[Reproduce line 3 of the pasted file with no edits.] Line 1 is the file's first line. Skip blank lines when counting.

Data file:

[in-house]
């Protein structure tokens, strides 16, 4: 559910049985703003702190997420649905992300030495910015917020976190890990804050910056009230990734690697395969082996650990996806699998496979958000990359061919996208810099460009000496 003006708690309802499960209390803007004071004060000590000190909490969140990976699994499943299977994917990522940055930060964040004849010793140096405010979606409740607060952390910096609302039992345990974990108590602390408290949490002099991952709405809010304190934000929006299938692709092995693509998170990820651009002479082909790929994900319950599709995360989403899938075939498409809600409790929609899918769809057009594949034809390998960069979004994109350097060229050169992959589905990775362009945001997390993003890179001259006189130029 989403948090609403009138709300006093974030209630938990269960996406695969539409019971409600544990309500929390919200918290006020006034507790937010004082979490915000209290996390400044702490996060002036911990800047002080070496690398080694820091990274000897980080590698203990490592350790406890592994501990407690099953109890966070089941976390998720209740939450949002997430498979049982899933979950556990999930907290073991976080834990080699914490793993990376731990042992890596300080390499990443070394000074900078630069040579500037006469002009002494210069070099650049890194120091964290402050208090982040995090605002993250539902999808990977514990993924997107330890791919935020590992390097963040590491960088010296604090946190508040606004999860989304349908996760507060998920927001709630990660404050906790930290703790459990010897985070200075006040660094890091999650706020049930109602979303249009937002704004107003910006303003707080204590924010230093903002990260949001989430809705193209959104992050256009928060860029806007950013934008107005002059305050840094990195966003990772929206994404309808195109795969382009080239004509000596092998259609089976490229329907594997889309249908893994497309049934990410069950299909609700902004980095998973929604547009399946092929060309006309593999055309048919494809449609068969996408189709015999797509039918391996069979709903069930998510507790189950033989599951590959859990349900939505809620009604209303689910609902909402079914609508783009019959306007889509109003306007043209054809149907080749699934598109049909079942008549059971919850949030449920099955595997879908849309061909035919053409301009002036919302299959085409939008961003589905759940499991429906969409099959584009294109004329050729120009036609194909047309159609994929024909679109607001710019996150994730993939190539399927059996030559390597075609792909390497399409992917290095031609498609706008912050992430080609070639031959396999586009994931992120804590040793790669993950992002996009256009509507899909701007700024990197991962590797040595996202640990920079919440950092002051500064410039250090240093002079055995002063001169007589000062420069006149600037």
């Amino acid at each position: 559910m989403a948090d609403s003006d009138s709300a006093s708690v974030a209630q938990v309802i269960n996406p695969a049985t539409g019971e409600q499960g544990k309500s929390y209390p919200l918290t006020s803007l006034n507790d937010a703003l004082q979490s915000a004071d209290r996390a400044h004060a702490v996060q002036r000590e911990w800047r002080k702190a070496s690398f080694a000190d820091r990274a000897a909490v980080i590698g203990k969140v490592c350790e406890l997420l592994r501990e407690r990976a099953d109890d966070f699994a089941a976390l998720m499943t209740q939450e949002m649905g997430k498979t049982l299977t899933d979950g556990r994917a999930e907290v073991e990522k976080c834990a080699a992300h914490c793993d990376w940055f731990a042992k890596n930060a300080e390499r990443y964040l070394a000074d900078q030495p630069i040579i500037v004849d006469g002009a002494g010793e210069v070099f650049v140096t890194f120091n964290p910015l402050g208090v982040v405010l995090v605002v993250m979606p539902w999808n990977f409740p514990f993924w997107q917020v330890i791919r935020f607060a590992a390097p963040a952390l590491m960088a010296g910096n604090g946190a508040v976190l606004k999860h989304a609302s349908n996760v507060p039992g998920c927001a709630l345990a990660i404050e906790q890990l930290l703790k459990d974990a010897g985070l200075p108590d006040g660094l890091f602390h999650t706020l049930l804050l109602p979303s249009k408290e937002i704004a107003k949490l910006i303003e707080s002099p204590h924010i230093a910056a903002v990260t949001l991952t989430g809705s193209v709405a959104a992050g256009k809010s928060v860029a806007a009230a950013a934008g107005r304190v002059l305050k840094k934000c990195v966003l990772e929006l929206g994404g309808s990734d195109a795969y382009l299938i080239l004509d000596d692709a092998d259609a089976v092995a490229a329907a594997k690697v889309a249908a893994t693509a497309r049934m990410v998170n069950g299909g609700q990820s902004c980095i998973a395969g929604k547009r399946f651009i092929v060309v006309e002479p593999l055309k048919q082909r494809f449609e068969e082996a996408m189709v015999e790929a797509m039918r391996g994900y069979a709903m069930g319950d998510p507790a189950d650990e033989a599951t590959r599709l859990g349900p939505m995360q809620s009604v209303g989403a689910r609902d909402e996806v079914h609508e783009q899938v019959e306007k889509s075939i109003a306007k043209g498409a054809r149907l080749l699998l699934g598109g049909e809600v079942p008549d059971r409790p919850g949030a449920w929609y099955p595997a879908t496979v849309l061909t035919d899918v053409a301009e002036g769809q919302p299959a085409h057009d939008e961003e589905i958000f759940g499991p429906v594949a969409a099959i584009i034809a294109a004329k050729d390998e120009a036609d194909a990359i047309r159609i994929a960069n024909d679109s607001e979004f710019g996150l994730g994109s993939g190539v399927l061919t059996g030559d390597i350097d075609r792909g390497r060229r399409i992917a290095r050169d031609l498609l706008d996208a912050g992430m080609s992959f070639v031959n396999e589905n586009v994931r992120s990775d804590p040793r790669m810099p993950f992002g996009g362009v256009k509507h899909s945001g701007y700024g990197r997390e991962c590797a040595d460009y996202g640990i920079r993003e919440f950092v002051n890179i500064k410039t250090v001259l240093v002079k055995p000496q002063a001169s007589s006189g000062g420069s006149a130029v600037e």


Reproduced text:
């Amino acid at each position: 559910m989403a948090d609403s003006d009138s709300a006093s708690v974030a209630q938990v309802i269960n996406p695969a049985t539409g019971e409600q499960g544990k309500s929390y209390p919200l918290t006020s803007l006034n507790d937010a703003l004082q979490s915000a004071d209290r996390a400044h004060a702490v996060q002036r000590e911990w800047r002080k702190a070496s690398f080694a000190d820091r990274a000897a909490v980080i590698g203990k969140v490592c350790e406890l997420l592994r501990e407690r990976a099953d109890d966070f699994a089941a976390l998720m499943t209740q939450e949002m649905g997430k498979t049982l299977t899933d979950g556990r994917a999930e907290v073991e990522k976080c834990a080699a992300h914490c793993d990376w940055f731990a042992k890596n930060a300080e390499r990443y964040l070394a000074d900078q030495p630069i040579i500037v004849d006469g002009a002494g010793e210069v070099f650049v140096t890194f120091n964290p910015l402050g208090v982040v405010l995090v605002v993250m979606p539902w999808n990977f409740p514990f993924w997107q917020v330890i791919r935020f607060a590992a390097p963040a952390l590491m960088a010296g910096n604090g946190a508040v976190l606004k999860h989304a609302s349908n996760v507060p039992g998920c927001a709630l345990a990660i404050e906790q890990l930290l703790k459990d974990a010897g985070l200075p108590d006040g660094l890091f602390h999650t706020l049930l804050l109602p979303s249009k408290e937002i704004a107003k949490l910006i303003e707080s002099p204590h924010i230093a910056a903002v990260t949001l991952t989430g809705s193209v709405a959104a992050g256009k809010s928060v860029a806007a009230a950013a934008g107005r304190v002059l305050k840094k934000c990195v966003l990772e929006l929206g994404g309808s990734d195109a795969y382009l299938i080239l004509d000596d692709a092998d259609a089976v092995a490229a329907a594997k690697v889309a249908a893994t693509a497309r049934m990410v998170n069950g299909g609700q990820s902004c980095i998973a395969g929604k547009r399946f651009i092929v060309v006309e002479p593999l055309k048919q082909r494809f449609e068969e082996a996408m189709v015999e790929a797509m039918r391996g994900y069979a709903m069930g319950d998510p507790a189950d650990e033989a599951t590959r599709l859990g349900p939505m995360q809620s009604v209303g989403a689910r609902d909402e996806v079914h609508e783009q899938v019959e306007k889509s075939i109003a306007k043209g498409a054809r149907l080749l699998l699934g598109g049909e809600v079942p008549d059971r409790p919850g949030a449920w929609y099955p595997a879908t496979v849309l061909t035919d899918v053409a301009e002036g769809q919302p299959a085409h057009d939008e961003e589905i958000f759940g499991p429906v594949a969409a099959i584009i034809a294109a004329k050729d390998e120009a036609d194909a990359i047309r159609i994929a960069n024909d679109s607001e979004f710019g996150l994730g994109s993939g190539v399927l061919t059996g030559d390597i350097d075609r792909g390497r060229r399409i992917a290095r050169d031609l498609l706008d996208a912050g992430m080609s992959f070639v031959n396999e589905n586009v994931r992120s990775d804590p040793r790669m810099p993950f992002g996009g362009v256009k509507h899909s945001g701007y700024g990197r997390e991962c590797a040595d460009y996202g640990i920079r993003e919440f950092v002051n890179i500064k410039t250090v001259l240093v002079k055995p000496q002063a001169s007589s006189g000062g420069s006149a130029v600037e």